What Does a Power Grid Sound Like?

Auditory Displays of Power Grids

As aging electric power systems continue to be transformed into modern smart grids, the amount of real-time measurements that are collected for monitoring and control applications has grown substantially. While critical to the realization of a future power grid that is more reliable, resilient, and efficient than ever before, this level of observability will lead to information overload and operator fatigue – unless the displays of these data are carefully designed. Traditionally, grid operators are presented with graphs, numbers, and alarm lights, some of which may be displayed dynamically on a system diagram and map. Such a visual display can easily become overcrowded.

Here at Union, we are investigating the use of auditory displays that will augment these visual displays. Auditory displays take advantage of the fact that the human listening system can effortlessly identify sound sources and perform pattern recognition, even in noisy conditions, in order to provide an additional means of communicating information to an operator. One commonly used technique for realizing an auditory display is “audification,” where data are directly played through a speaker. This is particularly challenging for power grid measurements due to their low-frequency nature. Instead, “sonification” may be used, whereby the data are used to control the parameters of an artificially synthesized sound.

One implementation of sonification simply amplifies power grid voltage magnitude and frequency variations so that they are detectable by the human ear, and then shifts the fundamental frequency up from 60 Hz to, e.g., the 440 Hz corresponding to an A note. The result, which can be heard below, is an otherworldly theremin-sounding noise. In this example, the power system is under ambient conditions up until about the 21-second mark, at which point a rogue oscillation caused by a malfunctioning generator appears in the data. This oscillation is clearly heard, and is detectable by the ear after only few seconds. In contrast, automated oscillation detection schemes can take on the order of minutes to trigger an alarm. These initial results are promising; ongoing work seeks to further develop and refine the auditory display so that it maximizes the transfer of relevant information while avoiding feelings of distraction and annoyance. This is fundamentally interdisciplinary and requires expertise from the power industry, human behaviorists, and music theorists alike.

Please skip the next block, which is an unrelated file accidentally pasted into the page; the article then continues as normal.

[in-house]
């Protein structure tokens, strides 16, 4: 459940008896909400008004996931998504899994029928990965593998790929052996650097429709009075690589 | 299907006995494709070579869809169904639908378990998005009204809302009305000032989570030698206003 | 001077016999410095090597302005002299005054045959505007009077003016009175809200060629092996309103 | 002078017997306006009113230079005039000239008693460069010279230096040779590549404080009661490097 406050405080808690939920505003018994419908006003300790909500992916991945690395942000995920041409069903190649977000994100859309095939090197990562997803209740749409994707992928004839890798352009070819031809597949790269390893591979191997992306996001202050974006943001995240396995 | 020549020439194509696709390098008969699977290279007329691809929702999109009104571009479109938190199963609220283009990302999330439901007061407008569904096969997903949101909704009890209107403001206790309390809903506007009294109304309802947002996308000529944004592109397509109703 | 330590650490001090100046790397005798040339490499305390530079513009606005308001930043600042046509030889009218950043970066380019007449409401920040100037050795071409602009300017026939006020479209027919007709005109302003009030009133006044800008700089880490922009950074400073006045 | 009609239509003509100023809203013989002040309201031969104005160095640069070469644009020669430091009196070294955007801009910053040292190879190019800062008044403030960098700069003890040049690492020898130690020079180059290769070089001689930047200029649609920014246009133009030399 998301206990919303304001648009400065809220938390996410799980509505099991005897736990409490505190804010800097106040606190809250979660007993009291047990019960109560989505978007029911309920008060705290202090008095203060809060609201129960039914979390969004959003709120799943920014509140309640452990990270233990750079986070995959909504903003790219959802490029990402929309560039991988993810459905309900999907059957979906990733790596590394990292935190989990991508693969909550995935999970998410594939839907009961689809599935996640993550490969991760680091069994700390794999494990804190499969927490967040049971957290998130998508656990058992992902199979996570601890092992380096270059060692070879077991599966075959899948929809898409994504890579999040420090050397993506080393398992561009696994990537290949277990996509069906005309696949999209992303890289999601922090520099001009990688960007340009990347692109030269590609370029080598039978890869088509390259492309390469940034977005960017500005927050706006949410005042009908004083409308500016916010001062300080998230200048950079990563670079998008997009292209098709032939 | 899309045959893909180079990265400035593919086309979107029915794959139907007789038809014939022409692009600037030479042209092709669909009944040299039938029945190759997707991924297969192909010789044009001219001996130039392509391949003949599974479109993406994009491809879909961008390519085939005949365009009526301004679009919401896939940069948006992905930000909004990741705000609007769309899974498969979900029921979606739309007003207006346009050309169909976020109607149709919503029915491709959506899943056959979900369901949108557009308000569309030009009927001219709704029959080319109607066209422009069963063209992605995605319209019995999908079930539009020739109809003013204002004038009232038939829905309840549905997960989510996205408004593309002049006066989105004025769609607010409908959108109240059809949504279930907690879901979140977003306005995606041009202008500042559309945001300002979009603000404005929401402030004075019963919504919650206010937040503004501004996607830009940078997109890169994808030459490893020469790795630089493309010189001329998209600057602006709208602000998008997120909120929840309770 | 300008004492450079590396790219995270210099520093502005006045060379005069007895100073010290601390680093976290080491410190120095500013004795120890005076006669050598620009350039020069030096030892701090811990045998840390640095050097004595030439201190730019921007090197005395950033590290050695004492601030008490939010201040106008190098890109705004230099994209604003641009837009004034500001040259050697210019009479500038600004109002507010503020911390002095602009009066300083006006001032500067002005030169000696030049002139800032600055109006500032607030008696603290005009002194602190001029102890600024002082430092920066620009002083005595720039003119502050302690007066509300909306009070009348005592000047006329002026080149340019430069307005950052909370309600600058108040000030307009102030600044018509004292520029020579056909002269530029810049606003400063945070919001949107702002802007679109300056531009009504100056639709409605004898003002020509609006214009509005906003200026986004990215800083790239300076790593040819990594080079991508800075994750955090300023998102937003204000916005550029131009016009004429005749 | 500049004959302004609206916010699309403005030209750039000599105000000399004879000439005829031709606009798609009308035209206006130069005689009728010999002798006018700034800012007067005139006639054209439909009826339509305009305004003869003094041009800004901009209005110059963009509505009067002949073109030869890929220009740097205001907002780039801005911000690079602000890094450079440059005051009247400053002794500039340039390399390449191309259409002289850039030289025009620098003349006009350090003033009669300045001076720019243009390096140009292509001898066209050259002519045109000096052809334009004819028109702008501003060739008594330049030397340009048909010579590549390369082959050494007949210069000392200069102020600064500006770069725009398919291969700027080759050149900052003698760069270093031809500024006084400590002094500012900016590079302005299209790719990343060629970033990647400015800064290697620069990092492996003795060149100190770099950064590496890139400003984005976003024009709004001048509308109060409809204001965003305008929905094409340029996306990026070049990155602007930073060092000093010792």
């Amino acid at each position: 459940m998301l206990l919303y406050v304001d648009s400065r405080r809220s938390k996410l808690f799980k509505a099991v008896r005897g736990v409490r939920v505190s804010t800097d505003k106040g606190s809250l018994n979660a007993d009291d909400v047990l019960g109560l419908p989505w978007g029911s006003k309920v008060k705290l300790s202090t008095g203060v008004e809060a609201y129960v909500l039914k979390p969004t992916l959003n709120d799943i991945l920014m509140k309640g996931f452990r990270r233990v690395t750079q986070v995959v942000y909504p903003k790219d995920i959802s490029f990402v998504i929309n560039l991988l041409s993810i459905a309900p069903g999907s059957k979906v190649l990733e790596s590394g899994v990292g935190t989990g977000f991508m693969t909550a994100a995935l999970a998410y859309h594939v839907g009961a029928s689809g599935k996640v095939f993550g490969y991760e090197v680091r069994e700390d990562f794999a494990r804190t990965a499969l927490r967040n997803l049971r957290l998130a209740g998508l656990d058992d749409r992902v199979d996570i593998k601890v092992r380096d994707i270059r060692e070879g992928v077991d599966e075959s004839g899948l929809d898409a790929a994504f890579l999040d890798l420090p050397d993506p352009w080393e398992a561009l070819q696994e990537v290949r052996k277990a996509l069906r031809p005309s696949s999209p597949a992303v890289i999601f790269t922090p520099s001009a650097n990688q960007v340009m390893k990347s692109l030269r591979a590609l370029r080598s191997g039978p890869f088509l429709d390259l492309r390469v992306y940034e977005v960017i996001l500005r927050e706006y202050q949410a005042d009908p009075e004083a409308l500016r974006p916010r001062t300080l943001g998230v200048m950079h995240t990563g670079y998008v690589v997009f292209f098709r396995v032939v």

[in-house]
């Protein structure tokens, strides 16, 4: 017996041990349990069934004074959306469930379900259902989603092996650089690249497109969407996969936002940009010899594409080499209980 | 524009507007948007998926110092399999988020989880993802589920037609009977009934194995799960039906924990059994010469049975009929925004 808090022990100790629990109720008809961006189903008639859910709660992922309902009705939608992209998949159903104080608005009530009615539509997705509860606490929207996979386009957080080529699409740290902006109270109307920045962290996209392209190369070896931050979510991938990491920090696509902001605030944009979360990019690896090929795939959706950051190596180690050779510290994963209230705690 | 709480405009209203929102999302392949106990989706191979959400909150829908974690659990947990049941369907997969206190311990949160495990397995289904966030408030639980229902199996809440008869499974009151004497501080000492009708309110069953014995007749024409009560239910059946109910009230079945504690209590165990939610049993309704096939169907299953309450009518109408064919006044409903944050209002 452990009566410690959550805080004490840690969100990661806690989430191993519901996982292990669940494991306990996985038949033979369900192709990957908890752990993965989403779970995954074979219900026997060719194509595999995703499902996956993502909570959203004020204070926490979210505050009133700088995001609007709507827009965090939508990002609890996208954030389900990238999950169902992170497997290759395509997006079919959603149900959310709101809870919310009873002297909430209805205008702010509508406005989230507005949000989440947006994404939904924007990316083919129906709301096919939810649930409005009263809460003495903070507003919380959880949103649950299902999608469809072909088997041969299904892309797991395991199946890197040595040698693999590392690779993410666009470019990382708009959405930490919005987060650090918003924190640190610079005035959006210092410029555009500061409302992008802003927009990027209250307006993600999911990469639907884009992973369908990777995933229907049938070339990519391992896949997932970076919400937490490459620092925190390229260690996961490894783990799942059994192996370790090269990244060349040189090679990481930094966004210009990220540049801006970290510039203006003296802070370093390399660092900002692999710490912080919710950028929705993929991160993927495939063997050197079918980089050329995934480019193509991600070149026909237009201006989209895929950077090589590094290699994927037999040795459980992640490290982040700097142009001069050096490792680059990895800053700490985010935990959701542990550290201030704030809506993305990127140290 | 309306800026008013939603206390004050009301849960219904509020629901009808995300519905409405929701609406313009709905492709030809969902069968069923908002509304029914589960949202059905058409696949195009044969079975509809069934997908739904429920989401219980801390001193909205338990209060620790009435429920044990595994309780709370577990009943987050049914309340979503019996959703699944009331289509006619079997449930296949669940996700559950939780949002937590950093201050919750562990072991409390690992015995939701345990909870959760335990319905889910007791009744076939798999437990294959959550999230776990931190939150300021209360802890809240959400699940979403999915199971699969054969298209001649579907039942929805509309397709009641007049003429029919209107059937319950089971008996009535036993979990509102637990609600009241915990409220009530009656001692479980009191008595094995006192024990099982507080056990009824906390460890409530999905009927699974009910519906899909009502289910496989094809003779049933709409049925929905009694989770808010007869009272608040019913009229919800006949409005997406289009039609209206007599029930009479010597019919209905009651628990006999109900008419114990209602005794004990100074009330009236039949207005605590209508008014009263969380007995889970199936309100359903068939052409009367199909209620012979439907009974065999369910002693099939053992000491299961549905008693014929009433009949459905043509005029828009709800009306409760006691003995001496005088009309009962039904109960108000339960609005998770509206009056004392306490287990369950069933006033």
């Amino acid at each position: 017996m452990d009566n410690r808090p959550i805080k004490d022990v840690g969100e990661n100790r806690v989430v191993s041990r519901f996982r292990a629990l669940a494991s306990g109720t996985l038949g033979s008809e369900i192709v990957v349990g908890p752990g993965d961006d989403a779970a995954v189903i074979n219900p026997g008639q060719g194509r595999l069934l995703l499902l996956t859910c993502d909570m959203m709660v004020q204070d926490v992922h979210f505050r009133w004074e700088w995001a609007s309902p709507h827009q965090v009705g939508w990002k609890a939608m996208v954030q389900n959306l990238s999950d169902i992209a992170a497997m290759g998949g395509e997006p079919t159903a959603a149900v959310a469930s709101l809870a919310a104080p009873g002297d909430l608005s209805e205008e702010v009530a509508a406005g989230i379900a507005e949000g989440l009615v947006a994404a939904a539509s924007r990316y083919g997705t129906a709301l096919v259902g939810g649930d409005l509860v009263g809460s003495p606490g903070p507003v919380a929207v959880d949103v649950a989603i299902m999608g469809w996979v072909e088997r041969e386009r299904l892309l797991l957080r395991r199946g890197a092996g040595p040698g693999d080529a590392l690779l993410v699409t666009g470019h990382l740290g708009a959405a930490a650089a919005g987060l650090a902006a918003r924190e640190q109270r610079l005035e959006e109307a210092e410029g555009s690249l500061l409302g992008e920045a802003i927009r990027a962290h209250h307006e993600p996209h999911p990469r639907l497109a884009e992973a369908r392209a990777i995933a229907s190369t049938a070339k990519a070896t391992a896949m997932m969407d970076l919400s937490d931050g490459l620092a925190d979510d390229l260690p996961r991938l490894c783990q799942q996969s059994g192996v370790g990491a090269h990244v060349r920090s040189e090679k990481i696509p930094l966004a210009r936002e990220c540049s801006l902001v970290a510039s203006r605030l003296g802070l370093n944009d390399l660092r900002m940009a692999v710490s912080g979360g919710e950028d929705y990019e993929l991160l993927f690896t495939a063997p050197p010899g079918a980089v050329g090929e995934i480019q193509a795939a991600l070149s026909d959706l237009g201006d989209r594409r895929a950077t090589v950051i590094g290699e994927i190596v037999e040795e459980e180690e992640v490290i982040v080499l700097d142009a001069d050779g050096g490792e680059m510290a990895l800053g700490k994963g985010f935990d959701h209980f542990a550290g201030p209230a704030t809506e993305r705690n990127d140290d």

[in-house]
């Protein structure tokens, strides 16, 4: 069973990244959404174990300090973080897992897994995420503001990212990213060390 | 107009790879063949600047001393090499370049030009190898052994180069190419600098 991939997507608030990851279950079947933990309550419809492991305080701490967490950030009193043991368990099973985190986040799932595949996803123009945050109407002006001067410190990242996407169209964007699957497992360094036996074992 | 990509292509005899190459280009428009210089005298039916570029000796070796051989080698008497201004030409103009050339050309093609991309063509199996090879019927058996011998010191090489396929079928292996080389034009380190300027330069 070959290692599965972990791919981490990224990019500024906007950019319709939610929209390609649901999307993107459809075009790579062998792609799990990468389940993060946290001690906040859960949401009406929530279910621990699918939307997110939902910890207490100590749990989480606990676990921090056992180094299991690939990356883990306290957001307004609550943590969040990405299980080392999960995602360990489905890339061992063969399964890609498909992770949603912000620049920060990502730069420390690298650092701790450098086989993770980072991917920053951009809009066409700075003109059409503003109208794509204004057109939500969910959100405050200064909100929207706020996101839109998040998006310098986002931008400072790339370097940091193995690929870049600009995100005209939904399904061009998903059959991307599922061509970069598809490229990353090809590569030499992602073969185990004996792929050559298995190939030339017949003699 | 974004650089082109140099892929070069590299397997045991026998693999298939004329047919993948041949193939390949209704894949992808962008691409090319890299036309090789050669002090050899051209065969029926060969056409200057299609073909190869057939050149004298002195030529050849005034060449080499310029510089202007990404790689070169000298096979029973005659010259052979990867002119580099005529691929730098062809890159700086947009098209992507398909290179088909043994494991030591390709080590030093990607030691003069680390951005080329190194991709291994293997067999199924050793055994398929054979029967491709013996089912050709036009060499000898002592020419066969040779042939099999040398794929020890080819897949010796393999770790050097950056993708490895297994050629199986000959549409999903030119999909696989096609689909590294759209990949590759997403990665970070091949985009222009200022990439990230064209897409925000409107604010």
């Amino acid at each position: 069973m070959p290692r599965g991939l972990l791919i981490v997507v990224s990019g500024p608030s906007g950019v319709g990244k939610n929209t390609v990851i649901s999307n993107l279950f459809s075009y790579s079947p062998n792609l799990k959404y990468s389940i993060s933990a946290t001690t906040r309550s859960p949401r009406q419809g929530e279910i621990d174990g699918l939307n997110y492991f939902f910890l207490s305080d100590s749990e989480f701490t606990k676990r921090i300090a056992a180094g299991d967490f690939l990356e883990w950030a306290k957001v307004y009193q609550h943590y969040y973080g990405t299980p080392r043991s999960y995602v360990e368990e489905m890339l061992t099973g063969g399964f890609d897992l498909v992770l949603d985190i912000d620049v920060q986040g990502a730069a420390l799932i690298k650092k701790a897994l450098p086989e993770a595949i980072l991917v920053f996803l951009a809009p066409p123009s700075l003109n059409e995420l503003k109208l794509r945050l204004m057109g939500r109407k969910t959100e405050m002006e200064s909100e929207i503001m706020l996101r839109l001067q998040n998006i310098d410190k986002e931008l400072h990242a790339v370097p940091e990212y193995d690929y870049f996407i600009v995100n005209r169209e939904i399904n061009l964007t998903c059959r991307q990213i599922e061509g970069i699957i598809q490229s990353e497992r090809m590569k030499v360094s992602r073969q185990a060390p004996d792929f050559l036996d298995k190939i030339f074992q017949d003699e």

Tonal Sonification of Voltage Magnitude and Frequency Under Ambient Conditions with a Forced Oscillation at 00:21


Power Pop!

A natural offshoot of this work has been to use the sonification platform to compose musical pieces that are entirely controlled by power grid measurements, which has provided an entertaining way to for electrical engineering and music students to learn about each others’ disciplines in a rather unexpected fashion. One may use, e.g., voltage magnitude and frequency sampled at various intervals to trigger the attack and pitch of MIDI piano keys. Or, one may use multiple time-aligned, geographically widespread voltage measurements to control several MIDI instruments. This results in a musical piece in which the orchestra is the power grid itself!

Musical Sonification of Voltage Magnitude and Frequency Under Ambient Conditions (MIDI piano)


Multichannel Musical Sonification of Voltage Magnitude and Frequency Under Ambient Conditions (MIDI multi-instrument)


For More Information…

This work was completed as part of Patrick Cowden’s 2017 senior capstone project, including the three audio snippets heard here. For more information, including additional audio tracks, please view our paper that was presented at the 24th International Conference on Auditory Display (ICAD 2018), June 10-15, 2018, Michigan Technological University, Houghton, MI, USA.

Skip to toolbar